Firefox update makes HTTPS the default for Private Browsing sessions

Mozilla has announced a new update to its Firefox browser bringing the browser to version 91. A key update has been made in Firefox 91 with Private Browsing Windows using HTTPS encrypted connections by default if possible. For those unfamiliar with HTTPS, it supports secure and encrypted connections between the browser and the websites the user is visiting. Standard HTTP connections send data across the Internet in unprotected clear text allowing any hacker to intercept and view the data.

With Firefox 91, HTTPS is the default policy for Private Browsing Windows. Mozilla says it's a significant improvement in how webpage addresses that support security are handled. The browser automatically checks any web address entered into the address bar to see if it supports HTTPS connections. Webpages that don't support secured connections will default to standard HTTP connections.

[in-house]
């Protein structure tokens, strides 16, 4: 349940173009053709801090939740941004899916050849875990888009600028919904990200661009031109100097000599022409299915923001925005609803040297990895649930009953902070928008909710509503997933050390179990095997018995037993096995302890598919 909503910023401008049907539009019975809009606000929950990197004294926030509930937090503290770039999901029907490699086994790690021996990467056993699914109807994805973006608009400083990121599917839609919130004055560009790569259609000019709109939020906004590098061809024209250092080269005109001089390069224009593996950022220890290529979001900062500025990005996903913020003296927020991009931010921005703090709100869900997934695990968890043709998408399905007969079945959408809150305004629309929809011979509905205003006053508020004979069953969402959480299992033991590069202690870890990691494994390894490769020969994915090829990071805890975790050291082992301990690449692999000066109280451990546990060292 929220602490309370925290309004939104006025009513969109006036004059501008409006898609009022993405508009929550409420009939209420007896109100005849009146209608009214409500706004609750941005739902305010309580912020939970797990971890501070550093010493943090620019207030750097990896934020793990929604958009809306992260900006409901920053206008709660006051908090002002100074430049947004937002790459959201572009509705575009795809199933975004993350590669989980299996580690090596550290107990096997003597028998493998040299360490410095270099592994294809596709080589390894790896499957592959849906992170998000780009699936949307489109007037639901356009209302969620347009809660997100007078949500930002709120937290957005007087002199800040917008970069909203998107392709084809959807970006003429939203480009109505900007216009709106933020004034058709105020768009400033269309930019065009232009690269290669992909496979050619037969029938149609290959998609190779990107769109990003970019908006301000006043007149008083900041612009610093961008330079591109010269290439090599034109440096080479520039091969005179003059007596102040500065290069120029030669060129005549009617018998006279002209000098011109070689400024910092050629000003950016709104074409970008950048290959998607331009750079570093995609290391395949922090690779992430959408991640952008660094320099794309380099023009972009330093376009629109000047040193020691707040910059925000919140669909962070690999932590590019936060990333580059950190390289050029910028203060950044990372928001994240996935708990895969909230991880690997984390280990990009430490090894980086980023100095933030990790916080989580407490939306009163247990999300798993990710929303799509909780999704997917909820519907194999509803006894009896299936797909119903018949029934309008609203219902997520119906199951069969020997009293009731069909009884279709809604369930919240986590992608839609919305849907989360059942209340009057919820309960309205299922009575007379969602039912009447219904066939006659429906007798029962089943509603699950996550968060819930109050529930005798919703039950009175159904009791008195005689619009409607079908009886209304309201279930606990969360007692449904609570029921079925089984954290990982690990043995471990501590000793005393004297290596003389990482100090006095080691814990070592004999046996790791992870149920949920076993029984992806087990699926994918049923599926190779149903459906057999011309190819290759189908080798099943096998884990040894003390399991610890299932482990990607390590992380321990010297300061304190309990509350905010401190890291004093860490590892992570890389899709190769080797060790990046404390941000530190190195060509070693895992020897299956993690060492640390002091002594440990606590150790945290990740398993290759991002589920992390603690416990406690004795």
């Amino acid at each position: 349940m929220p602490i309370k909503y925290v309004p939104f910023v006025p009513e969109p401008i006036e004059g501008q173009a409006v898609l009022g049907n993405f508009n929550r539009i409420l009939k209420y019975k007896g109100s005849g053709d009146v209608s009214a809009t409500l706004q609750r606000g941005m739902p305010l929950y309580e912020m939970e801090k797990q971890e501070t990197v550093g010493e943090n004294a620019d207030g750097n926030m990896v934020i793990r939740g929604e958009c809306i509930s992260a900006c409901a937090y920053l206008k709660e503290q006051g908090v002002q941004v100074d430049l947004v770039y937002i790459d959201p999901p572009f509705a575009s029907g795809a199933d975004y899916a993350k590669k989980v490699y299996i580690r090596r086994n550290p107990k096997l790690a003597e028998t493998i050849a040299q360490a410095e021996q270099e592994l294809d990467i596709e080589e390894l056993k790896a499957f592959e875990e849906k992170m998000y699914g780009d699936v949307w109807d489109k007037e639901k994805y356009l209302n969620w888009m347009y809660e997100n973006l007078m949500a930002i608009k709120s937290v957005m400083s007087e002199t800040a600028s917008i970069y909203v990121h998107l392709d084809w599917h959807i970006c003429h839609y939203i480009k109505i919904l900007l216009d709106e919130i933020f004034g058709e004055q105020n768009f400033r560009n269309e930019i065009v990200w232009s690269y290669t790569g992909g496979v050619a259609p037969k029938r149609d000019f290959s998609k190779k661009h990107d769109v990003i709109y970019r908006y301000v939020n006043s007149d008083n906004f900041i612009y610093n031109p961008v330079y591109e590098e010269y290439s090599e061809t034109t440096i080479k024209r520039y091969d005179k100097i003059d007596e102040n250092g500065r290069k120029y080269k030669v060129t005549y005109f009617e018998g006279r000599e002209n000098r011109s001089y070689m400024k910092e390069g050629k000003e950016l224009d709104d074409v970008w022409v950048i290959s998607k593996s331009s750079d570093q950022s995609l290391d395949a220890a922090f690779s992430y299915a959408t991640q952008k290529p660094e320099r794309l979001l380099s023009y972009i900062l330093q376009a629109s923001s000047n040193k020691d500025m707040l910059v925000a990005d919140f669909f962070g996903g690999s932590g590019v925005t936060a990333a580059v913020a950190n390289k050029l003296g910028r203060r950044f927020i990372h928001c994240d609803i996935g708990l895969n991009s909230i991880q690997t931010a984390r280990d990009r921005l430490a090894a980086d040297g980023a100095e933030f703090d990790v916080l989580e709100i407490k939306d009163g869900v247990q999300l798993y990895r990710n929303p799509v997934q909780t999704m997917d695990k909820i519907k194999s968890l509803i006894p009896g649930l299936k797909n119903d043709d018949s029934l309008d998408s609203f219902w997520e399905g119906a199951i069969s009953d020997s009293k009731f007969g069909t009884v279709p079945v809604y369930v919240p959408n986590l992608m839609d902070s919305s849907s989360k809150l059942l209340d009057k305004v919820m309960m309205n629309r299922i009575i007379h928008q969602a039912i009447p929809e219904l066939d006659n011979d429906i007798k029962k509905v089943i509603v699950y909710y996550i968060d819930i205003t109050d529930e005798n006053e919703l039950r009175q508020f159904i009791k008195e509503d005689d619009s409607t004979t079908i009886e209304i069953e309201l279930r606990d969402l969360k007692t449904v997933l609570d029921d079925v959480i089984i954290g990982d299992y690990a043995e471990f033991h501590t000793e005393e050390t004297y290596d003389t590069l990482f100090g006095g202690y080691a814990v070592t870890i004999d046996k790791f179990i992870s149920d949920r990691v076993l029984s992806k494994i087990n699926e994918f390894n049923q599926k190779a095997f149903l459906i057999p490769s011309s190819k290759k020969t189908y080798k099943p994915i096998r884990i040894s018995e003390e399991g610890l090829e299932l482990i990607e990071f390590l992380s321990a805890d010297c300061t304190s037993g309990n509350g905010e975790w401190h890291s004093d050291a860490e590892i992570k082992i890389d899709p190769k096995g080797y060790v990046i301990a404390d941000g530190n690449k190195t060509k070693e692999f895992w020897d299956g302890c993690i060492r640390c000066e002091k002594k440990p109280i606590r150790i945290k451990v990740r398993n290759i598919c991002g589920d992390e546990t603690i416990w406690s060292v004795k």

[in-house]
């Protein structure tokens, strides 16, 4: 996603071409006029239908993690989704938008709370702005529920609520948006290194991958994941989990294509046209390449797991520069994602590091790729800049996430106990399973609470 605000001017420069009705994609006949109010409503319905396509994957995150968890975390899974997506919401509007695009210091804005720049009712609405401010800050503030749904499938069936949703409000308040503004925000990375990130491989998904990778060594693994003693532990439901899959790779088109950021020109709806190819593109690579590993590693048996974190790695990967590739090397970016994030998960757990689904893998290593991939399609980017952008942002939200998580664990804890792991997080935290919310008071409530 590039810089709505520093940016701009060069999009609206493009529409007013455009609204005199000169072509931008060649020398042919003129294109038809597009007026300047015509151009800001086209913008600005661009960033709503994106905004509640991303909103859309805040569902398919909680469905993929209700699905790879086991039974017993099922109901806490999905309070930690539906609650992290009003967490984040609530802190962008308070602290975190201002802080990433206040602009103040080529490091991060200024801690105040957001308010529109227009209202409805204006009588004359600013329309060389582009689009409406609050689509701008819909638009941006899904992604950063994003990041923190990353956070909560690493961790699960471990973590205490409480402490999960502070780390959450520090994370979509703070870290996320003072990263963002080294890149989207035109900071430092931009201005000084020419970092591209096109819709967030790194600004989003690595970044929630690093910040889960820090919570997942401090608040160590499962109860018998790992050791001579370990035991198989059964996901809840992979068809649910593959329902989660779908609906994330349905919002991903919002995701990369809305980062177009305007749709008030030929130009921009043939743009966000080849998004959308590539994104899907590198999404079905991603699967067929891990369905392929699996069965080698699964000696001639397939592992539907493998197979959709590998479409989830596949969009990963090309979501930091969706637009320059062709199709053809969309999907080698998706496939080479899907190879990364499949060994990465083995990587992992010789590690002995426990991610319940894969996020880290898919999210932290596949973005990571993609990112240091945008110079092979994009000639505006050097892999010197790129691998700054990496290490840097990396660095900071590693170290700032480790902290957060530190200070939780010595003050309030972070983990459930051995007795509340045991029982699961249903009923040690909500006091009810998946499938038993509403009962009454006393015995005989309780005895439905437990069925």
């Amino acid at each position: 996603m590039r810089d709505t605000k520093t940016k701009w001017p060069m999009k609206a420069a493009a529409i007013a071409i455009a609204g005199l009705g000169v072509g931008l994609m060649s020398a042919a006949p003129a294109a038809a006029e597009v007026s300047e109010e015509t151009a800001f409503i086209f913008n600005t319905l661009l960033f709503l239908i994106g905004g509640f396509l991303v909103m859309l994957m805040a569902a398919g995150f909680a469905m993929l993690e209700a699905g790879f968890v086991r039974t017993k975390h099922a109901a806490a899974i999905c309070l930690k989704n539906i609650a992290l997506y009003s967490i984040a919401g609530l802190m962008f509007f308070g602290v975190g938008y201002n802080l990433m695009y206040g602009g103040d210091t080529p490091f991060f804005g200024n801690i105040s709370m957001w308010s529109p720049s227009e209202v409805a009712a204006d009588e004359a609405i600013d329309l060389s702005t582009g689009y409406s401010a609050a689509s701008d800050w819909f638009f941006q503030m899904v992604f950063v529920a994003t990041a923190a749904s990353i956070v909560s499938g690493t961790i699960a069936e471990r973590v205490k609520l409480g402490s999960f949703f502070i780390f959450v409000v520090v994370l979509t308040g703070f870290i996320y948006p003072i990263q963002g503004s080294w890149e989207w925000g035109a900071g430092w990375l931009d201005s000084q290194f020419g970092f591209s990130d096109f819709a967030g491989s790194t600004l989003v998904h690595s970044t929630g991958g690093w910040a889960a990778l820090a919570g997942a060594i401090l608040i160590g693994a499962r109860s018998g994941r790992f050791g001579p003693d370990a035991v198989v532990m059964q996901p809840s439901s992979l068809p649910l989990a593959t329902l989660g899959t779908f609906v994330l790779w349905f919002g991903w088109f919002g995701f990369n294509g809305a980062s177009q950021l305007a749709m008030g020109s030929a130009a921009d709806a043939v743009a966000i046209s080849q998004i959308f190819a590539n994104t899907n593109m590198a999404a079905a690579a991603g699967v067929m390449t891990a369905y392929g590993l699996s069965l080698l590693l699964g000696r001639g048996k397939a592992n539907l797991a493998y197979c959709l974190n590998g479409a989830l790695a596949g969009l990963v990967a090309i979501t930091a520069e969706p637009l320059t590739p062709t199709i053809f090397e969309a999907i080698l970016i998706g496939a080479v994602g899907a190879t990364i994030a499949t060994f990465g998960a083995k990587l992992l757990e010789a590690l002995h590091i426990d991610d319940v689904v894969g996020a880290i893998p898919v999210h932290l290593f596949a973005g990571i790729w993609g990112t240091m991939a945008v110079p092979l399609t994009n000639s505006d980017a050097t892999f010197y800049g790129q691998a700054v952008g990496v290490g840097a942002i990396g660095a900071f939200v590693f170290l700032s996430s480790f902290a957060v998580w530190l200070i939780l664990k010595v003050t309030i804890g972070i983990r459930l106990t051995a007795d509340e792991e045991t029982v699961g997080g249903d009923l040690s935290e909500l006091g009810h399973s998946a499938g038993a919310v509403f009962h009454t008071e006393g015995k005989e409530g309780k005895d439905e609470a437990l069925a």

One potential caveat to using the secure connection is that the security is not directly applied to the loading of page components, including images, styles, or scripts. However, HTTPS does ensure the pages loading in as secure a manner as possible. Mozilla says that when a page is loaded using HTTPS, in most cases, components of the page will also load using the secure connection.

Mozilla plans to make HTTPS the default for sessions outside of Private Windows in future updates. Firefox users on older versions of the browser should get the update Firefox 91 automatically. Anyone looking to switch to Firefox from another browser can download Firefox 91 here. Firefox isn't the only browser making HTTPS the default.

In April 2021, Chrome 90 made HTTPS default connectivity option the browser uses for all sessions, not just private sessions. Chrome 90 also brought the AV1 codec to video chats.